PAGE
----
“I’ll be back.”
“I’ve got to speak to you about something before you go.”
He followed me wildly into the kitchen, closed the door, and whispered:“Oh, God!” in a miserable way.
“What’s the matter?”
“This is a terrible mistake,” he said, shaking his head from side to side, “a terrible, terrible mistake.”
“You’re just embarrassed, that’s all,” and luckily I added: “Daisy’s embarrassed too.”
“She’s embarrassed?” he repeated incredulously.
“Just as much as you are.”
“Don’t talk so loud.”
“You’re acting like a little boy,” I broke out impatiently. “Not only that, but you’re rude. Daisy’s sitting in there all alone.”
He raised his hand to stop my words, looked at me with unforgettable reproach, and, opening the door cautiously, went back into the other room.
I walked out the back way—just as Gatsby had when he had made his nervous circuit of the house half an hour before—and ran for a huge black knotted tree, whose massed leaves made a fabric against the rain. Once more it was pouring, and my irregular lawn, well-shaved by Gatsby’s gardener, abounded in small, muddy swamps and prehistoric marshes. There was nothing to look at from under the tree except Gatsby’s enormous house, so I stared at it, like Kant at his church steeple, for half an hour. A brewer had built it early in the “period.” craze, a decade before, and there was a story that he’d agreed to pay five years’ taxes on all the neighboring cottages if the owners would have their roofs thatched with straw. Perhaps their refusal took the heart out of his plan to Found a Family—he went into an immediate decline. His children sold his house with the black wreath still on the door. Americans, while occasionally willing to be serfs, have always been obstinate about being peasantry.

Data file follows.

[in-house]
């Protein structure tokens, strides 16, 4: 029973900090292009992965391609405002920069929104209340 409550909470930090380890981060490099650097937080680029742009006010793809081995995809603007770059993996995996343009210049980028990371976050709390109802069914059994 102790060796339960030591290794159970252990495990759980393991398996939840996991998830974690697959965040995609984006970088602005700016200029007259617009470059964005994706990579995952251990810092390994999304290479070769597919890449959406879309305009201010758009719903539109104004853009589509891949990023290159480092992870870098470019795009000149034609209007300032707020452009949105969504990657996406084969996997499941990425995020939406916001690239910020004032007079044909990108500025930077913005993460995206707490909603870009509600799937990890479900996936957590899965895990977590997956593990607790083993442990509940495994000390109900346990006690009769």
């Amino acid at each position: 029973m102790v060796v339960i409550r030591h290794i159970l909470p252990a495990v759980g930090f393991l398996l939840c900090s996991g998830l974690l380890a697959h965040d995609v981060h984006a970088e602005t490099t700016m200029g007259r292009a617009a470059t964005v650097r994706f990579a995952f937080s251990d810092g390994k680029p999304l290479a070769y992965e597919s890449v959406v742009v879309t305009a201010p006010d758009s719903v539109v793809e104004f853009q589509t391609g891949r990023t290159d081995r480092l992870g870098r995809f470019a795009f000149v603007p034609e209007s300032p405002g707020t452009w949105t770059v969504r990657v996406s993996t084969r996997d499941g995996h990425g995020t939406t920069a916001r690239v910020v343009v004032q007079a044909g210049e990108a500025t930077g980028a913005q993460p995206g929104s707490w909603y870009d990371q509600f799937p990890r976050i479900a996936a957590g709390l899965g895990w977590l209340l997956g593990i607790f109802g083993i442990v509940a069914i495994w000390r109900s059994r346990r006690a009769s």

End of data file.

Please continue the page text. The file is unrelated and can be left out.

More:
After half an hour, the sun shone again, and the grocer’s automobile rounded Gatsby’s drive with the raw material for his servants’ dinner—I felt sure he wouldn’t eat a spoonful. A maid began opening the upper windows of his house, appeared momentarily in each, and, leaning from a large central bay, spat meditatively into the garden. It was time I went back. While the rain continued it had seemed like the murmur of their voices, rising and swelling a little now and then with gusts of emotion. But in the new silence I felt that silence had fallen within the house too.